Don't Give Up On Maple Season Yet
This weekend, sugarhouses around Vermont are welcoming visitors for their annual open house weekend. But it appears there won’t be much sap boiling. Frankly, Vermont sugarmakers are getting nervous.
The fact is, the temperatures are too cold and the snow keeps on falling. But don’t dismiss the season just yet. After all, experienced sugarmakers like Frank Cutler of Wolcott, say sugaring is a springtime tradition.
"Back when the Depression was over and World War II was on, and there was no sugar or nothing, we used to tap the trees... and my mother never let us tap before the first of spring," Cutler explained. "It seemed like that we made all the syrup that we could at that time."
Cutler says tapping trees in February and boiling before Town Meeting didn’t happen in the old days.
"On the wall up there in the old sugarhouse, if you went up there you’d see that we had made more syrup in April than we ever did in March. We put it down, how much we made every day, and there was always probably three-quarters, two-thirds or three-quarters, of it was made in April. So hopefully that’s going to happen this year too," Cutler said with a laugh.
UVM Extension Maple Specialist George Cook says studies have shown the sugaring season has been coming earlier in the past 15 years or so.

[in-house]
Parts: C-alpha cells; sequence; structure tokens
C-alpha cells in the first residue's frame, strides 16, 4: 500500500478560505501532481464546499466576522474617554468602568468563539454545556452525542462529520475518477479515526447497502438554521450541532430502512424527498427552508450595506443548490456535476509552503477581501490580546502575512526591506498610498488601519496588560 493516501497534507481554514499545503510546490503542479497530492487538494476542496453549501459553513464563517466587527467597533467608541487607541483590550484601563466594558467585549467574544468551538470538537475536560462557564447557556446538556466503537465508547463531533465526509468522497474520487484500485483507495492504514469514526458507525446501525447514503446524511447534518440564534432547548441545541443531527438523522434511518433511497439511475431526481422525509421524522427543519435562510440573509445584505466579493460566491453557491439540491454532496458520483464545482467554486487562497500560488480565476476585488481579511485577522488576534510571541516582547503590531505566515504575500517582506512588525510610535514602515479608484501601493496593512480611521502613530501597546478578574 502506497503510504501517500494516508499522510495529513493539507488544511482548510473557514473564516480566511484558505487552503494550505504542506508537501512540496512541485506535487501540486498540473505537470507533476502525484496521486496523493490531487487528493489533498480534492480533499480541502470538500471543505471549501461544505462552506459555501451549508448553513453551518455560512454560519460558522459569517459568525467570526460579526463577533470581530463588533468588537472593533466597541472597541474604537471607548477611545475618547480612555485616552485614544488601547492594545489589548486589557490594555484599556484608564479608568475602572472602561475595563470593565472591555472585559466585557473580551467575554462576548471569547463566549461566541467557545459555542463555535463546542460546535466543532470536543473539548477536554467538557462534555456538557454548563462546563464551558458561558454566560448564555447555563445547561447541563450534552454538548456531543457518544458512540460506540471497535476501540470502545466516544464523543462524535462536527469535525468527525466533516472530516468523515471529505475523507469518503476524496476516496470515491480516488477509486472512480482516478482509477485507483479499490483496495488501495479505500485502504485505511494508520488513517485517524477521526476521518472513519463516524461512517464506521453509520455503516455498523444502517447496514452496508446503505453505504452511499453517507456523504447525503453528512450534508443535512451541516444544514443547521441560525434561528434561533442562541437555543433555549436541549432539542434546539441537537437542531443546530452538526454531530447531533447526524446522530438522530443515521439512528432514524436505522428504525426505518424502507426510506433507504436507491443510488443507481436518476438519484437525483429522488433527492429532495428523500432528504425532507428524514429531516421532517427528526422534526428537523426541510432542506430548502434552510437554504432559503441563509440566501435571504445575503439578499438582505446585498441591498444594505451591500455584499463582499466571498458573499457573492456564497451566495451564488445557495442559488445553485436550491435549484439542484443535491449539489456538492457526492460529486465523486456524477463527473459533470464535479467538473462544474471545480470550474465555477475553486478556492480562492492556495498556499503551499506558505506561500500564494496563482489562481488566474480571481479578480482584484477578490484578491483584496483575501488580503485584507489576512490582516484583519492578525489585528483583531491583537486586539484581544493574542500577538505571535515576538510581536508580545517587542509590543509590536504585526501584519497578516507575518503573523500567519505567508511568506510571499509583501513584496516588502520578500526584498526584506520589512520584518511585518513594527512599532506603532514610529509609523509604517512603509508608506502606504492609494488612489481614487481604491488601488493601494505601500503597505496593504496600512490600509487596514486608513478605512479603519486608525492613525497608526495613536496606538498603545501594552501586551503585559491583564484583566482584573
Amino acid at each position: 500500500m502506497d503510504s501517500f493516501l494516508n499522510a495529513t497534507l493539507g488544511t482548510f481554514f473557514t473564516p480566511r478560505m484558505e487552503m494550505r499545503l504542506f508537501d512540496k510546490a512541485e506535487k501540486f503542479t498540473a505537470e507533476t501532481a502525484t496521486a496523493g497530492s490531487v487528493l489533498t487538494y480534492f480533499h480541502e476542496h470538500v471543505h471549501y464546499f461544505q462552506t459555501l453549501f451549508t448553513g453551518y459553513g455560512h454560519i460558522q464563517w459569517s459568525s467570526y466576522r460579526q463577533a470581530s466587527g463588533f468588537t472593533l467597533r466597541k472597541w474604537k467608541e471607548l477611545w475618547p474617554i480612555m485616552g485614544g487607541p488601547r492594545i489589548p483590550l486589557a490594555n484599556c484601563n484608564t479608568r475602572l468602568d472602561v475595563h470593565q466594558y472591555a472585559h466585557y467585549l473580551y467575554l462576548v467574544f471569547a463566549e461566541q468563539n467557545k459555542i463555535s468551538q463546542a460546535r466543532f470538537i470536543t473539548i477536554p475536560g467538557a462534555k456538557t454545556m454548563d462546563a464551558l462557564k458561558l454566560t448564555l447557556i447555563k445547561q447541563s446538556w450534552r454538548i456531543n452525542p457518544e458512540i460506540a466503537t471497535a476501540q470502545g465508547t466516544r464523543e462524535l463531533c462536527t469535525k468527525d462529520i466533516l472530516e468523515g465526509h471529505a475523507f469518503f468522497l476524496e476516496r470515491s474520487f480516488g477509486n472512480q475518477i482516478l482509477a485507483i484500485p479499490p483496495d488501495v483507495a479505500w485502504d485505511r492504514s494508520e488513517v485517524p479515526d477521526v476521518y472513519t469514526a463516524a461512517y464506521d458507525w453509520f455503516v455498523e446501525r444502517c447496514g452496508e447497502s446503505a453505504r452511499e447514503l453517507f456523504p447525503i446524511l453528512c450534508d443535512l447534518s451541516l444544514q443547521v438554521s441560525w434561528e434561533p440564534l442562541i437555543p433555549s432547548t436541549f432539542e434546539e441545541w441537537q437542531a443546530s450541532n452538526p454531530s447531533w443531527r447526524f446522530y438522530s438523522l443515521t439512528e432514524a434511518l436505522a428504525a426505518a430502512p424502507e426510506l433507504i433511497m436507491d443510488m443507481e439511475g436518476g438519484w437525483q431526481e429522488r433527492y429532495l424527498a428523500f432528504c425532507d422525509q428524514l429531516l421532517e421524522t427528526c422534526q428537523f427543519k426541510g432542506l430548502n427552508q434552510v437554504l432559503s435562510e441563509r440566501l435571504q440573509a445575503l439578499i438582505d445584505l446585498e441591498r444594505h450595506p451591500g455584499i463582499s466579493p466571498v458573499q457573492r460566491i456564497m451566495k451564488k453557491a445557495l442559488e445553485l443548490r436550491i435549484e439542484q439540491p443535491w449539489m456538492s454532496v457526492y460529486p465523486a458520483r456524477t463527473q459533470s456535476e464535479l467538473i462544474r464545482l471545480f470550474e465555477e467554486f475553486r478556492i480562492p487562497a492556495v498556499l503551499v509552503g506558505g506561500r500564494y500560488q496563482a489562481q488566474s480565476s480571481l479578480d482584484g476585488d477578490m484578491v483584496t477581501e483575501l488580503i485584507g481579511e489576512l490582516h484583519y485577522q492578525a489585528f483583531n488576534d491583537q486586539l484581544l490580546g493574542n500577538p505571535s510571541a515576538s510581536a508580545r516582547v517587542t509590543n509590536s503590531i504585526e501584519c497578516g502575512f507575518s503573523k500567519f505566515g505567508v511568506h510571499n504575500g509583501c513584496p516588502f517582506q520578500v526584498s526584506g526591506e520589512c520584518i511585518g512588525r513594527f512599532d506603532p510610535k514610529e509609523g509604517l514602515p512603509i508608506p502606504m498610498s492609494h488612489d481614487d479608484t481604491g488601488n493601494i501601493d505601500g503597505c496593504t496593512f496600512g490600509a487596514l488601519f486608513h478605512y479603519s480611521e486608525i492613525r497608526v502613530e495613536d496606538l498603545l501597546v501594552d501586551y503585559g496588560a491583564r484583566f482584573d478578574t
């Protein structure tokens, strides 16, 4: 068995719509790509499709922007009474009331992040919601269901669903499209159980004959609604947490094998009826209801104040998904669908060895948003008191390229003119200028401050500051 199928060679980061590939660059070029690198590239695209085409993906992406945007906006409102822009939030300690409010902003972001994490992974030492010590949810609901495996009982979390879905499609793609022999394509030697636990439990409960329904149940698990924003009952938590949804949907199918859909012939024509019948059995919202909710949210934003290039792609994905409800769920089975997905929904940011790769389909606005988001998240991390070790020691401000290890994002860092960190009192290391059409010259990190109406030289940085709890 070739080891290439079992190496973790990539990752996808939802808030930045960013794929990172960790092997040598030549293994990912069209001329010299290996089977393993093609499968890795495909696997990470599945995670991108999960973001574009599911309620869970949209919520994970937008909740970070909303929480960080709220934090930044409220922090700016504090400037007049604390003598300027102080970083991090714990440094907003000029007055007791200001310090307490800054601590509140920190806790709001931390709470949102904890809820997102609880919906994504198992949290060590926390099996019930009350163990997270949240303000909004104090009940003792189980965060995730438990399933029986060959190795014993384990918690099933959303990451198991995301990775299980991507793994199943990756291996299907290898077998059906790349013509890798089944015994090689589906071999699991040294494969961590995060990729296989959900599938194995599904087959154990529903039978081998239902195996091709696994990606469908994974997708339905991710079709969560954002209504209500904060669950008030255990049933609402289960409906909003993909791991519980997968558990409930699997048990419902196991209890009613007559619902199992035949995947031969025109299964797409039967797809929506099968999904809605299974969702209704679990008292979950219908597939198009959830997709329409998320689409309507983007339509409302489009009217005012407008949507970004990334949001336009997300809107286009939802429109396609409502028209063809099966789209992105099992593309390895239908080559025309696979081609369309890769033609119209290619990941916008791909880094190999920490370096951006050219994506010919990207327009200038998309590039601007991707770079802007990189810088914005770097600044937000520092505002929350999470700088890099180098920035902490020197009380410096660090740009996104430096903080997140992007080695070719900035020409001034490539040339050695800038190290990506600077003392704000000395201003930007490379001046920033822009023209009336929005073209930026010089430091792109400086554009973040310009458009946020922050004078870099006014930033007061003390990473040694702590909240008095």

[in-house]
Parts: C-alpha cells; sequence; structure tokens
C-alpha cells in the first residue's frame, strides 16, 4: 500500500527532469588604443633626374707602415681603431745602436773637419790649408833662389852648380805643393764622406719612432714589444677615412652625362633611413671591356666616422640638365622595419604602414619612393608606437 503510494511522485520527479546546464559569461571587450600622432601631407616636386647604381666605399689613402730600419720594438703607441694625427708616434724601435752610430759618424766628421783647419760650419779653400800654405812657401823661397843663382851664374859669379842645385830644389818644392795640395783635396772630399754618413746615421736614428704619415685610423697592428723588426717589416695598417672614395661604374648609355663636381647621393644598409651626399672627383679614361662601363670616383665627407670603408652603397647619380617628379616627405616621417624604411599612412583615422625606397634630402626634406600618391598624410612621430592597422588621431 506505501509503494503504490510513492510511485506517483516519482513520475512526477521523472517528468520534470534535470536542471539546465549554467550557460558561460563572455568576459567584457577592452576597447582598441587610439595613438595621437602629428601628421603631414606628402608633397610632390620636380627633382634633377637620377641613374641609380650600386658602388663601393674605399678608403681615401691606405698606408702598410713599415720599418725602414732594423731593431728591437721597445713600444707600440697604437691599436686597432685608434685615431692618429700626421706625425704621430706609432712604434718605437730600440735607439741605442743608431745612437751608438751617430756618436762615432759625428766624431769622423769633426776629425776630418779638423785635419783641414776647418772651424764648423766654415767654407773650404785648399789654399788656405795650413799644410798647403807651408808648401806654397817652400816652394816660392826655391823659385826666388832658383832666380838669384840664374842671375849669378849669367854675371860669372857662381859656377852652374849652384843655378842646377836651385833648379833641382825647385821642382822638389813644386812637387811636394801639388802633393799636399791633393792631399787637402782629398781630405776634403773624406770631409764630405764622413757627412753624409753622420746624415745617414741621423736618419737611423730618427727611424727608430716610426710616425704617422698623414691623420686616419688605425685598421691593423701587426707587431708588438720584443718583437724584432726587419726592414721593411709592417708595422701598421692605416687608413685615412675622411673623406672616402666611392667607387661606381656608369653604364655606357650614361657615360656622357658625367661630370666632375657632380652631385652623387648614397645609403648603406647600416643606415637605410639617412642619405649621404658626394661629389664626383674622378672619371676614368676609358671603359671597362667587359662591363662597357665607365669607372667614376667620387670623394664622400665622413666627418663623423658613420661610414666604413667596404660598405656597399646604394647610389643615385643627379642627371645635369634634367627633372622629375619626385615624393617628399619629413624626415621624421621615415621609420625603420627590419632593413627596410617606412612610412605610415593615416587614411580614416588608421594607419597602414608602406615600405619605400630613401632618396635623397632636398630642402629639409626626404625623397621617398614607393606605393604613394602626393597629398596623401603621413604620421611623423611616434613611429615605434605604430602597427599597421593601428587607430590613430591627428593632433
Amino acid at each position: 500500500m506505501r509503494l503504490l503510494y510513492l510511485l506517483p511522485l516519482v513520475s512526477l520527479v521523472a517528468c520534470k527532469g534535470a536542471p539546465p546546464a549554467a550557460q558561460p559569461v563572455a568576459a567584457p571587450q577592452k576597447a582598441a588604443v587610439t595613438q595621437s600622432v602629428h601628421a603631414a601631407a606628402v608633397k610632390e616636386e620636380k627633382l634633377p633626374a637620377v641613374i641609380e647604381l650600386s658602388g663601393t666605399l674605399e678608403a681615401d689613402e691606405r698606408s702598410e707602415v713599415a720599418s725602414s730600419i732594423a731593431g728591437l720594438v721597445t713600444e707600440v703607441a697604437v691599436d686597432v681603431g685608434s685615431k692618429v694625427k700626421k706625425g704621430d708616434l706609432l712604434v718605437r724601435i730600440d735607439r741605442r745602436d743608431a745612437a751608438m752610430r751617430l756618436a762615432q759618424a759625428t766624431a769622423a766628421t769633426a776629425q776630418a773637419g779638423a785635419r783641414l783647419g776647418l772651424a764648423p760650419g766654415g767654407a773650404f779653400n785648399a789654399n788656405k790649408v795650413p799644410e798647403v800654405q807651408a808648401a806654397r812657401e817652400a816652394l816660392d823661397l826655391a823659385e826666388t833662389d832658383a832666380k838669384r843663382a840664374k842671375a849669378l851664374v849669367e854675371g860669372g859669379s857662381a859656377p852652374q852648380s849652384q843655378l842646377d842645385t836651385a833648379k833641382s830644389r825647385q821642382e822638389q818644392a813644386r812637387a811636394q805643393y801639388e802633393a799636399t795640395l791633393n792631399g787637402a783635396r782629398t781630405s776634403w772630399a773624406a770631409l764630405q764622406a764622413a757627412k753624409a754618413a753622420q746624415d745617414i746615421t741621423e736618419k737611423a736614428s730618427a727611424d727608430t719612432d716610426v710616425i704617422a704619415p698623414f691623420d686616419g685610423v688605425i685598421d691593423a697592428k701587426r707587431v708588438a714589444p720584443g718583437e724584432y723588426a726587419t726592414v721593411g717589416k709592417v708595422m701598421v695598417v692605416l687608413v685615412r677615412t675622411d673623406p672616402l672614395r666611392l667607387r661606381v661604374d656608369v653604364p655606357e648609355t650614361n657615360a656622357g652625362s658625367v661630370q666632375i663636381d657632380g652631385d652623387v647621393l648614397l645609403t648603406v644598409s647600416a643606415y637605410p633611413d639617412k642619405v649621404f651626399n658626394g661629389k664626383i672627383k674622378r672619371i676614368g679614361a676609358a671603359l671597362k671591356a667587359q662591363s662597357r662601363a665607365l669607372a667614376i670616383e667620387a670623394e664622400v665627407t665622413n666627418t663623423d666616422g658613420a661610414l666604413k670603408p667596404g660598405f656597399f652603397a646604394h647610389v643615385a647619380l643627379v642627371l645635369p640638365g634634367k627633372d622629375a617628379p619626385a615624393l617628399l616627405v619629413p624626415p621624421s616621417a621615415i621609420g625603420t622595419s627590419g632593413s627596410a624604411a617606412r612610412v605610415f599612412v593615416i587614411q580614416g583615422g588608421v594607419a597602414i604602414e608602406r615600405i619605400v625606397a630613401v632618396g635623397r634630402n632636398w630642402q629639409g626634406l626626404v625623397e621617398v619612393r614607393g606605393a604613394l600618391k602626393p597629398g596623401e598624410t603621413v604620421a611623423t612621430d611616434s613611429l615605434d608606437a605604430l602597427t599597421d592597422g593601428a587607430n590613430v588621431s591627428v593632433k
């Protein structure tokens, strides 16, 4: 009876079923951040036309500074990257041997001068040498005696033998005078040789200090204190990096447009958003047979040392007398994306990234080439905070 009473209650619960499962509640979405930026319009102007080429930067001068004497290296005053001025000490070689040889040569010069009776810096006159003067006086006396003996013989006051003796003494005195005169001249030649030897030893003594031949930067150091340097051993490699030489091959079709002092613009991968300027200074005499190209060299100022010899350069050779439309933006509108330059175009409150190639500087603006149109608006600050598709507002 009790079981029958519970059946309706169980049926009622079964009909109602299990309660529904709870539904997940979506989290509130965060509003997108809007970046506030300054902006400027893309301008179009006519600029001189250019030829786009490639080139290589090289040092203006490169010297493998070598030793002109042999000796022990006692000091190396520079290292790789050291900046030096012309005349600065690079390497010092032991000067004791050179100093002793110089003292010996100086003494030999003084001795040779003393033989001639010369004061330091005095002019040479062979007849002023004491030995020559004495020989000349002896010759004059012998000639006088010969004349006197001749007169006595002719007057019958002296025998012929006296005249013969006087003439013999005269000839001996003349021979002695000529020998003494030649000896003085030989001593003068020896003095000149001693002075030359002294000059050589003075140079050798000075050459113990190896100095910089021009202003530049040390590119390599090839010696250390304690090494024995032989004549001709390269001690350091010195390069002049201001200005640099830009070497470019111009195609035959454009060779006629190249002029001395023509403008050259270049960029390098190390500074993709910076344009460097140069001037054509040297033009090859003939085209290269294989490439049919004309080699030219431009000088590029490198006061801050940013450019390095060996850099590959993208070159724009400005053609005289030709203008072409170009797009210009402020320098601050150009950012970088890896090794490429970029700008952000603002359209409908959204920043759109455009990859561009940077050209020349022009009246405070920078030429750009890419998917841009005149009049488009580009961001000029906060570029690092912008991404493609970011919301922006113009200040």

"The research that’s been done at the UVM Proctor Research Center and others, (shows) seasons have started earlier; they’ve ended earlier and they’ve tended to be perhaps four or five days shorter than historically," said Cook.
He agrees this year seems to be a throwback to sugaring seasons of decades past.
"This really is more of a traditional winter and traditional season," said Cook. "I mean it’s been cold this winter! Folks haven’t seen a winter like this for quite a while."
As for predictions about this season, neither George Cook or Frank Cuter were willing to go out on that limb. As Culter says: "You can always tell a lot better at the end of April whether you’re going to have a good year or not."
Sugarhouses throughout Vermont are open for visitors Saturday and Sunday. To find one near you go online to Vermontmaple.org.